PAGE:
Lactating women should be taught proper breastfeeding by demonstrating to the woman how to position the baby when lactating, and the signs that she should look for to ensure that the baby is well-positioned and feeding appropriately. Teaching women on proper attachment can help prevent breast conditions such as cracked nipples, breast engorgement, and mastitis, which are common in lactating women.  Moreover, teaching on personal hygiene, including maintaining breast hygiene, will help prevent primary skin infections such as breast abscess and cellulitis.  

How I Might Teach Patients To Perform Breast Self-Examinations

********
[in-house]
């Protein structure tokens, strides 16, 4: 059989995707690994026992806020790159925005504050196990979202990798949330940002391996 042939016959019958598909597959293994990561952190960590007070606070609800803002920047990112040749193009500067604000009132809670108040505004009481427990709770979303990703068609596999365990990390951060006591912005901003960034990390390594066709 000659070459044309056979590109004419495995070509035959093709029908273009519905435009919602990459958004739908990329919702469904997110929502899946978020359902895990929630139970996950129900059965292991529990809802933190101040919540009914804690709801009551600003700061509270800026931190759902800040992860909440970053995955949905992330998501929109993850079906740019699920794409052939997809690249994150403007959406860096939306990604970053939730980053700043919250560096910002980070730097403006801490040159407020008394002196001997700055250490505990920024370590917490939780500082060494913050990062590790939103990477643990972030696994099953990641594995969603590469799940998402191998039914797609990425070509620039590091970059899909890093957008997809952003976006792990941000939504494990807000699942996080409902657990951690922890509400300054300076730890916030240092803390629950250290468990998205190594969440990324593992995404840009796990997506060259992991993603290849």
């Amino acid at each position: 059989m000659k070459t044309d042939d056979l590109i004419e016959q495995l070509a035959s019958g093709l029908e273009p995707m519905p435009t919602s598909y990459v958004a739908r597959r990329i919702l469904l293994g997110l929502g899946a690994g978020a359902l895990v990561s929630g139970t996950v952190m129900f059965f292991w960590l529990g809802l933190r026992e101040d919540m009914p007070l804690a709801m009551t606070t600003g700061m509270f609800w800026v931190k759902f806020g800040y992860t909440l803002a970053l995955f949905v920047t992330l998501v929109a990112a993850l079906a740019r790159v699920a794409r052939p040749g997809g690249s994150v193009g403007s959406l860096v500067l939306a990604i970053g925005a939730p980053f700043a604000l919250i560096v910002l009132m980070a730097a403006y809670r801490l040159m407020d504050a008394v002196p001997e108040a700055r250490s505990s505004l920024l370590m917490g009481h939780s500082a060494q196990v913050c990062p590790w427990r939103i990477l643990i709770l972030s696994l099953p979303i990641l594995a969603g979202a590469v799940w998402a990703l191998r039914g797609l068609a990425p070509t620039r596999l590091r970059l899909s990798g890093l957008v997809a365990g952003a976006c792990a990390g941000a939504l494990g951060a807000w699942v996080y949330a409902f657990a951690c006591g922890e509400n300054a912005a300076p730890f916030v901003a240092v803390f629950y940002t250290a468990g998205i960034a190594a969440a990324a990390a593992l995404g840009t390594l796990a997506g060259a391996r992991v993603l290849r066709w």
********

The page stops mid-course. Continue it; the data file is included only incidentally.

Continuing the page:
I will teach both women and men how to conduct a self-breast exam since men are also at risk of developing breast cancer though they have a low risk compared to females. I will recommend premenopausal women to perform the exam after their menses to avoid misinterpreting the normal premenstrual breast symptoms for positive breast masses.  The first step will involve inspecting the breasts, preferably in the mirror and assess the breast size, color, and shape (Anderson, Bevers & Carlson, 2016). It will also entail examining for breast sym[ptoms such as dimpling, bulging of the skin, swelling, redness, rash and nipple discharge or inversion.